Building-integrated PV moves like Stockholm's Stacken complex remains a largely untapped opportunity, the report said (Credit: Kollektivhuset Stacken)
Widespread adoption of so-called solar skins would help decarbonise European cities and lessen the need for expensive grid upgrades, experts have said.
A PV roll-out on rooftops but also façades and windows would see the continent lower the footprint of buildings that account for 36% of EU-wide CO2 emissions, according to SolarPower Europe (SPE) and the European Technology and Innovation Platform for Photovoltaics (ETIP PV).
Their new, joint report noted that only 24% of the energy used by Europe’s buildings is renewable. At current growth rates, the building-integrated PV (BIPV) market in EU27 countries, Switzerland and Norway will only reach an “insignificant” 5GW by 2030, the paper said.
According to the analysis, municipalities covering constructions with PV – as Brussels did with the Treurenberg building and Stockholm with Kollektivhuset Stacken – will help make the grid more stable and resilient and bring passive benefits, such as better thermal and acoustic insulation.
The paper acknowledged challenges loom over BIPV uptake, not least the fact that public finance alone cannot fuel building renovations with the required speed. Bringing annual overhaul rates from today’s 1% to 3% in line with EU’s climate goals will demand private capital, the study said.
Investment, SPE and ETIP PV argued, can be unlocked via power purchase agreements (PPAs), time-based lease contracts or the approach known as energy performance contracting. Greater adoption will also require increasing awareness of BIPV’s benefits, the study added.
France ramps up support to self-consumption
The calls to foster the BIPV segment come at a time of change for EU politics. MEPs elected last month are currently negotiating who will head up the new European Commission cabinet, which will be key in spearheading renewable policies over the next five years.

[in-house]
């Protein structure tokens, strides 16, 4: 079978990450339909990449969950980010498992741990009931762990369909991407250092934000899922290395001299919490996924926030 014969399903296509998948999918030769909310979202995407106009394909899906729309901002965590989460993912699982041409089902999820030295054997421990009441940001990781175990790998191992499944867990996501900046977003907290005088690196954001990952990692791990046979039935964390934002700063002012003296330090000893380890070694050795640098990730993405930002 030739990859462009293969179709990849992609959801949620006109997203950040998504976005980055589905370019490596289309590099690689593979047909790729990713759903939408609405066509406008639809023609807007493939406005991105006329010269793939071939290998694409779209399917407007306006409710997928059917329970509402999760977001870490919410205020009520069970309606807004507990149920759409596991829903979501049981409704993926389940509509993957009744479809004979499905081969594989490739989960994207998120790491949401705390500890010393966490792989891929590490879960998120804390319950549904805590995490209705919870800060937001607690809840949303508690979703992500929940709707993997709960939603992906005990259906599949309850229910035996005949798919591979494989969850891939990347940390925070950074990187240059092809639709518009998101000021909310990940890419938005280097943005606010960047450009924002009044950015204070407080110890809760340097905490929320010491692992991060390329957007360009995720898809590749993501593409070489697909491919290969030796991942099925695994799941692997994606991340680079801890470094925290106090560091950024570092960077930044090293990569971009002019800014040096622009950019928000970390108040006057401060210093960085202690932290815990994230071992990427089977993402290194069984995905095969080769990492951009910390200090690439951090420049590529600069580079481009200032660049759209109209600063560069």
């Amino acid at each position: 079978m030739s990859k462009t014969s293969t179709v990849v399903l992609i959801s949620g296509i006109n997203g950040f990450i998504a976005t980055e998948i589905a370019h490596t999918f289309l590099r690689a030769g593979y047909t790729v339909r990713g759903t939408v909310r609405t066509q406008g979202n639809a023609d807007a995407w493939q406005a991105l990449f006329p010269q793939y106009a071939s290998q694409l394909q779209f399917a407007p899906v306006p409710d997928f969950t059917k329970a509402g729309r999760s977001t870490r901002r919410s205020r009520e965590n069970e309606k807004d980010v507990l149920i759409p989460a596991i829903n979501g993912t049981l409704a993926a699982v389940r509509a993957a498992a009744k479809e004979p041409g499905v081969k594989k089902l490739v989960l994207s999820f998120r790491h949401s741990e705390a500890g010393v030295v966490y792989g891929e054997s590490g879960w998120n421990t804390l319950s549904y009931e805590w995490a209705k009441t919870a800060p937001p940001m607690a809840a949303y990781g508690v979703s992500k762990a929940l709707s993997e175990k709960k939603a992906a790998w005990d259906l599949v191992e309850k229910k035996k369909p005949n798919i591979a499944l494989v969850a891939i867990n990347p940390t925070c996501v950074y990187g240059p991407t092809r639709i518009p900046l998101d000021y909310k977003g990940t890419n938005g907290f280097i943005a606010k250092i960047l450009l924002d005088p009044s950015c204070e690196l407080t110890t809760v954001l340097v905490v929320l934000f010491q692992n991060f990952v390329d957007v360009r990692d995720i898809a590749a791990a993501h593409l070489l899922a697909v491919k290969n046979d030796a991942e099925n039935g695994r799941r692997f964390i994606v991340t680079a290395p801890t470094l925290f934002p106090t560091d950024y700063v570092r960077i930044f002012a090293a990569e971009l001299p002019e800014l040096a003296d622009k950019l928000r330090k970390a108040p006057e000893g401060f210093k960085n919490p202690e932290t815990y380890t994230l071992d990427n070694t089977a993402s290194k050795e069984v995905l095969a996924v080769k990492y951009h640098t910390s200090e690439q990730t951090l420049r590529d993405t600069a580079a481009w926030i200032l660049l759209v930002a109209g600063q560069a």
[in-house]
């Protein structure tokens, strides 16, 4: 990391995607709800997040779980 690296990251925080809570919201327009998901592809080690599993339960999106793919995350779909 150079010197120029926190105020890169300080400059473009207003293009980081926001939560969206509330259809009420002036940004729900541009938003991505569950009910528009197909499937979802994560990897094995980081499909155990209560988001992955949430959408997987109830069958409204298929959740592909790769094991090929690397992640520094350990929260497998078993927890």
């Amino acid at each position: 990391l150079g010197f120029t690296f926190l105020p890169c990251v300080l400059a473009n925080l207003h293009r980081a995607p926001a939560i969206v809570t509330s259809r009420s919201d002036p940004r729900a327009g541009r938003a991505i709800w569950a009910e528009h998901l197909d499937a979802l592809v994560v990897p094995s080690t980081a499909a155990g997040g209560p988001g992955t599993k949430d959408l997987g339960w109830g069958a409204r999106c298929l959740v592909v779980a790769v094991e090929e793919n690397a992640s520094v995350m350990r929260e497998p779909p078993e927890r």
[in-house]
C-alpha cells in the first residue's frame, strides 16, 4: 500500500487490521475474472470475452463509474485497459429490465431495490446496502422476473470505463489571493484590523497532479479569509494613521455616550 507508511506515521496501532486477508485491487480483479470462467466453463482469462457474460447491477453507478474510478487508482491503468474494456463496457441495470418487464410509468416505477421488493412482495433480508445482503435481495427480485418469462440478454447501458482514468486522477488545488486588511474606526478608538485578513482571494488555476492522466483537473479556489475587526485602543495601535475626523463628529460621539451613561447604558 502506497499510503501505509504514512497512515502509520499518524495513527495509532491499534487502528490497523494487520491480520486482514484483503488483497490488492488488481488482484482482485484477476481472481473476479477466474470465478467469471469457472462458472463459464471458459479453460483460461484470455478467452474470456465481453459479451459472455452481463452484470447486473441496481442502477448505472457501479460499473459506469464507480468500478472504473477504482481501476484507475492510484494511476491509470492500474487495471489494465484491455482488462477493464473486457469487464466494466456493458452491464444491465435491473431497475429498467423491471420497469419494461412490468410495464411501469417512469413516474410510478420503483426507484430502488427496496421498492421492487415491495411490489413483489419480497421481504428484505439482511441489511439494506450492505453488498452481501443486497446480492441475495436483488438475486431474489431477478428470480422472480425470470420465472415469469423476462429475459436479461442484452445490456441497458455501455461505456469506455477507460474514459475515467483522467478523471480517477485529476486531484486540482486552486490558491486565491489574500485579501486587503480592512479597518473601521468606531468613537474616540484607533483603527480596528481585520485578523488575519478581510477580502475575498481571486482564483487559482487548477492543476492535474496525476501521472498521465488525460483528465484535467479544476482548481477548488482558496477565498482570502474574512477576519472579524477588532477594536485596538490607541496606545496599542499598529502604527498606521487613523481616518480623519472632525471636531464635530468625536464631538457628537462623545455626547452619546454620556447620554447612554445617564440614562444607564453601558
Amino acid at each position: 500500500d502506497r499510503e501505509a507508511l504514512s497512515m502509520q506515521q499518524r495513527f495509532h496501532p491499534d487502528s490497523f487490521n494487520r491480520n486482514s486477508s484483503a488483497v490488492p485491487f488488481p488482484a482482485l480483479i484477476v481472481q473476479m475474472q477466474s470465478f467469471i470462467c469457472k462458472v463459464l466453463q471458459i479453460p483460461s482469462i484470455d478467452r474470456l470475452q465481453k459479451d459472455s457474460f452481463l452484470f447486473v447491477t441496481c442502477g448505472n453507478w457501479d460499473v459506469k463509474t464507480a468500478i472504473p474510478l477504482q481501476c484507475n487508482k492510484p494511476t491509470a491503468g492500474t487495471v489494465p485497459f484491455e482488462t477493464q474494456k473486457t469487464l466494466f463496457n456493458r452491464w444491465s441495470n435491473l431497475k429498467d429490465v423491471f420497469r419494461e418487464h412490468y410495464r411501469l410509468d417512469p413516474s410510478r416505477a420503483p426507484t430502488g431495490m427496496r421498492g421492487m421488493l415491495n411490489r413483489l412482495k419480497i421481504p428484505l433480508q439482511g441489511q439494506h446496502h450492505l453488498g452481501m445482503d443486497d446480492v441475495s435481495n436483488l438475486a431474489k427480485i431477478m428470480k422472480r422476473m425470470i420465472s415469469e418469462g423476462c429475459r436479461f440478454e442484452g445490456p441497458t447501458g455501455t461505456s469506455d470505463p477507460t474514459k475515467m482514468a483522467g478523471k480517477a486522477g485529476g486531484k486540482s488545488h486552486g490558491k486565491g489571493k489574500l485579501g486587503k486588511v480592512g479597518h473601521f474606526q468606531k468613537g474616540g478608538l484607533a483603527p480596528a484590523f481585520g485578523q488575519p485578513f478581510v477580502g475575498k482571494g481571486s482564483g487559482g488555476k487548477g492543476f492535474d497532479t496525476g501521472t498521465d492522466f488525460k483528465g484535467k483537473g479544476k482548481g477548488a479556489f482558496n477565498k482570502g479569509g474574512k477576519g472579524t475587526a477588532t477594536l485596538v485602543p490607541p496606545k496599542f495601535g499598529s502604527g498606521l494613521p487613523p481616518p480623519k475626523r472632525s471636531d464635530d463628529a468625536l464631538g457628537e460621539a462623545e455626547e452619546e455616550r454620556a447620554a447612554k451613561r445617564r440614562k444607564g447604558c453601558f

Having adopted sweeping clean energy legislation in the past term, EU policymakers have now turned to implementation. The current focus lies on climate and energy plans tabled by countries, whose ambition the Commission is presently scrutinising.
Represented by SPE, the PV industry has for months campaigned for a far-reaching EU industrial policy, including a 20%-by-2030 target for solar. On the upstream front, France has offered to lead a comeback of European PV manufacturing, vastly outcompeted by Asian rivals.
In parallel, Paris has worked to boost its downstream solar market via auctions. Only this week, Environment minister François de Rugy confirmed up to 25MW of renewable self-consumption projects will be provided subsidies under a tender.
The auction, the sixth of a 450MW programme, is scheduled for September and open to schemes in the 100-1,000kW capacity range. It is meant to help France reach its goal to deploy 100,000 PV-powered self-consumption projects by 2023.
The business of solar is changing, as the industry scales up, technology, IT and new players to the market will add complexity. This sparks a host of opportunities such as co-location of solar and storage and the rise of unsubsidised solar projects as well as challenges which will question the very business model of European solar asset owners. Solar Finance & Investment Europe is the meeting place for institutional investors, sovereign wealth funds, solar, wind and storage funds and large energy buyers to do business.